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Optative in the main clause with ἄν: possibility


τοῦτο αἰσχυνοίμην ἂν εἰπεῖν

‘I would be ashamed to say that.’ (Xen. Cyrop. 5.1.21)

The optative with ἄν signals a possible modality in the main clause, i.e. that the speaker presents the conditions under which the state of affairs may occur as possible.

Translation tips

In most cases it is best to avoid the word can when translating. When Greek emphasises the possibility of the action itself it tends to use the auxiliary verb δύναμαι. In the same way as the counterfactual modality, the possible modality may be translated with the auxiliary verb would.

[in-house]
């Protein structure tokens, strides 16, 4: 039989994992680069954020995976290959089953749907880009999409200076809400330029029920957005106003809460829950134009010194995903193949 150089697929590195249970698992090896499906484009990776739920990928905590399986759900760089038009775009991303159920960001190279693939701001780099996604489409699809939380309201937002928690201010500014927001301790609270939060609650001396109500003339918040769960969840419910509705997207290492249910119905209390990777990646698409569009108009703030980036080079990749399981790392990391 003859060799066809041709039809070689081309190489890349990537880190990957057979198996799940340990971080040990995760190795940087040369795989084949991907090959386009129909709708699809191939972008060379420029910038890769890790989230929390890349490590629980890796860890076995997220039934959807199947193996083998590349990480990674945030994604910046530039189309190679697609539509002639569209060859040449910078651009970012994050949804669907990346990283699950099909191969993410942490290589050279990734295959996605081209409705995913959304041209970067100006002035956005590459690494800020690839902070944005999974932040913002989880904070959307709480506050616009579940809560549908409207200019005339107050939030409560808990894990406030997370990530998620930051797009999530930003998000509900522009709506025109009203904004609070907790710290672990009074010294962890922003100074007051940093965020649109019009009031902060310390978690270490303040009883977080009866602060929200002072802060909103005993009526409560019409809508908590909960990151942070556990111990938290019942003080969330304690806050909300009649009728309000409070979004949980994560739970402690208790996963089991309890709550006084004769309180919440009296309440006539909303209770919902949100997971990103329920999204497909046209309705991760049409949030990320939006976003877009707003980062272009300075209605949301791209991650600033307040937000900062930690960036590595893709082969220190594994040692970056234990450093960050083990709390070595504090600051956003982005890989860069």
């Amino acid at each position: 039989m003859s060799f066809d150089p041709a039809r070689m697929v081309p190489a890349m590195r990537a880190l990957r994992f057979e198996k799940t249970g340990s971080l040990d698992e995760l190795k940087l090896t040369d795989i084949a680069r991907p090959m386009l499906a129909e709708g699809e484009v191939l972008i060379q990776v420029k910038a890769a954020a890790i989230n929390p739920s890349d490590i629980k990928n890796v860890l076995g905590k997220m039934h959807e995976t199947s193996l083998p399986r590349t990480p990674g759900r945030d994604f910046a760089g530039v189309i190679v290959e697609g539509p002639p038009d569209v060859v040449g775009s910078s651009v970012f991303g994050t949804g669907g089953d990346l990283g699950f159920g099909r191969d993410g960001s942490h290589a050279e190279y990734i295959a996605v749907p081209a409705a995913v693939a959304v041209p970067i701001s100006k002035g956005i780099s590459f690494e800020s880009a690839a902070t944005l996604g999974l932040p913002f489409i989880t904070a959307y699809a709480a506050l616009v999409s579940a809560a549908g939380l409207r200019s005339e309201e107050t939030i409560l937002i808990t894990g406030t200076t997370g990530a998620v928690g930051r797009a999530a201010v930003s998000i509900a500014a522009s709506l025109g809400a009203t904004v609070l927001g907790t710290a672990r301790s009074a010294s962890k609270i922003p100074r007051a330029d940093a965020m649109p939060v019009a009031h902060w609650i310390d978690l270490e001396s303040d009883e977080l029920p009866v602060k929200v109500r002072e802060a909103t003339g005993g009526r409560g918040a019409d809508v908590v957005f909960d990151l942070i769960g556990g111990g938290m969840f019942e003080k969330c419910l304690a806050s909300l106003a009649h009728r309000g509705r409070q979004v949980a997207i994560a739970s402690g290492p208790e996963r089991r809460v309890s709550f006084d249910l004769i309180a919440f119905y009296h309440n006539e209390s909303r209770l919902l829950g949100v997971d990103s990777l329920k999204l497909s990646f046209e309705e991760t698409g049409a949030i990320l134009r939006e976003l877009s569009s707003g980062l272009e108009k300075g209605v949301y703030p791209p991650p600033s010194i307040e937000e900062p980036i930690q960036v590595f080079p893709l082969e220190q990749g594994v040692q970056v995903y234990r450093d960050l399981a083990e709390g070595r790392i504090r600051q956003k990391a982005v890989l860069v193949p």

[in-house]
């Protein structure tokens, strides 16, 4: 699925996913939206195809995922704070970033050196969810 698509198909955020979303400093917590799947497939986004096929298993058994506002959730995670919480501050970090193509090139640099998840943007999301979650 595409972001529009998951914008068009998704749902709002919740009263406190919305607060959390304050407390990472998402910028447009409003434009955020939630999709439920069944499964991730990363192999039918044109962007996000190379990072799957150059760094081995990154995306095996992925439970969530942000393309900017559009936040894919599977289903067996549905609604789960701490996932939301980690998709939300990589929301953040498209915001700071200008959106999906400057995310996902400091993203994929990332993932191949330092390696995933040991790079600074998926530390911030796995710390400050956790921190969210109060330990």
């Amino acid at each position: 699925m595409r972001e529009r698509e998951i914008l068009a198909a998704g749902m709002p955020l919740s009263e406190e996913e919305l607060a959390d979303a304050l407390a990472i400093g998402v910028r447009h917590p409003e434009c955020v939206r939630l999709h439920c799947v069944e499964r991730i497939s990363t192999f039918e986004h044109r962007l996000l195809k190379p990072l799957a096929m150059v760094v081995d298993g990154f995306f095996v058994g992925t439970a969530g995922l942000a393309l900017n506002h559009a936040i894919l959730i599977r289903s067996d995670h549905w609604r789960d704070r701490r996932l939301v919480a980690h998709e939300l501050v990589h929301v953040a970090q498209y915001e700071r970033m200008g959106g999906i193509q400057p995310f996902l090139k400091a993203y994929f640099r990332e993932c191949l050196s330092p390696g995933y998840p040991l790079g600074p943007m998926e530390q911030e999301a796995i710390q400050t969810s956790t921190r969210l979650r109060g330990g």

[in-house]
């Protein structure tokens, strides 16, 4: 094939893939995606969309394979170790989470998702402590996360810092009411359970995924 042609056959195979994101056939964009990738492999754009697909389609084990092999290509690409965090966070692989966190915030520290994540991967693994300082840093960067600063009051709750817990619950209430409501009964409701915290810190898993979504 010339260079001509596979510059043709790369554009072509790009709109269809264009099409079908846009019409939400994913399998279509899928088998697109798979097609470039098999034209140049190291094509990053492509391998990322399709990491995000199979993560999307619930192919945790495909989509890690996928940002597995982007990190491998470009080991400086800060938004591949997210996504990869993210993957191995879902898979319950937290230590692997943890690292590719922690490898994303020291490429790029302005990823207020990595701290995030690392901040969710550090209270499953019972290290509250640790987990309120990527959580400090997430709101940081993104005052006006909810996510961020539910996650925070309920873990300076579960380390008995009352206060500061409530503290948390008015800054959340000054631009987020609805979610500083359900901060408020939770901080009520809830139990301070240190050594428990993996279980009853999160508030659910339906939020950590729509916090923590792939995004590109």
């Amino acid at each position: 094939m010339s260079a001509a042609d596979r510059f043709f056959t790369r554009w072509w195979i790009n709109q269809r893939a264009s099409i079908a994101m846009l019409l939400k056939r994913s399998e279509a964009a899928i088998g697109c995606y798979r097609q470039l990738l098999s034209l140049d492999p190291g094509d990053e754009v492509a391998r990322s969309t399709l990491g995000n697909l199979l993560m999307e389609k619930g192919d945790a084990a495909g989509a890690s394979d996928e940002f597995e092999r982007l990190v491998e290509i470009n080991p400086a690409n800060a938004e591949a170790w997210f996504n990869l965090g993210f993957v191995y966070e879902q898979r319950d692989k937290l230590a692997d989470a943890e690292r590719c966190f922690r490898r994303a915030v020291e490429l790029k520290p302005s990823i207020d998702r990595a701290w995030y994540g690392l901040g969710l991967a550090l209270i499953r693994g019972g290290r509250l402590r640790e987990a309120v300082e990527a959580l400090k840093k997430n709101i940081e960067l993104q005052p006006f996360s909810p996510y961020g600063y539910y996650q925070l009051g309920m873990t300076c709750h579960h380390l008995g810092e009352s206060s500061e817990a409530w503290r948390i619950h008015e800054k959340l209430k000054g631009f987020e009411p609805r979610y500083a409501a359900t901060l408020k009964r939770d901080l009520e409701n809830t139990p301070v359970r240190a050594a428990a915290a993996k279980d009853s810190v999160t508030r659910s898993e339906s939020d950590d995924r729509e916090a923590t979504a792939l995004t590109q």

Syntactic usage

The negation is οὐ, which expresses a strong negation: ‘It would not even be possible that...’
The condition may be expressed through a conditional adverbial (in various forms: conditional clause, adverb, substantive or participle).

Example Sentences: 

τὰς μὲν τῶν φαύλων συνηθείας ὀλίγος χρόνος διέλυσε, τὰς δὲ τῶν σπουδαίων φιλίας οὐδ' ἂν ὁ πᾶς αἰὼν ἐξαλείψειεν

A short space of time dissolves the customs of base people, but not even eternity could erase the friendships of the virtuous. ֍

σμικροῖσι μὲν γὰρ μεγάλα πῶς ἕλοι τις ἄν

πόνοισιν; ἀμαθὲς καὶ τὸ βούλεσθαι τάδε

How could anyone achieve great success through small effort? It is foolish even to desire that.

οὐ γάρ ποτ᾽ οὔτ᾽ ἂν ἐν πόλει νόμοι καλῶς φέροιντ᾽ ἄν ἔνθα μὴ καθεστήκῃ δέος.

Laws would never be tolerated well in a city where fear does not exist.

καλὸς δέ τις κἂν ἐκ πενήτων σωμάτων γένοιτο παῖς

A noble child can be born from the body of a poor woman. ֍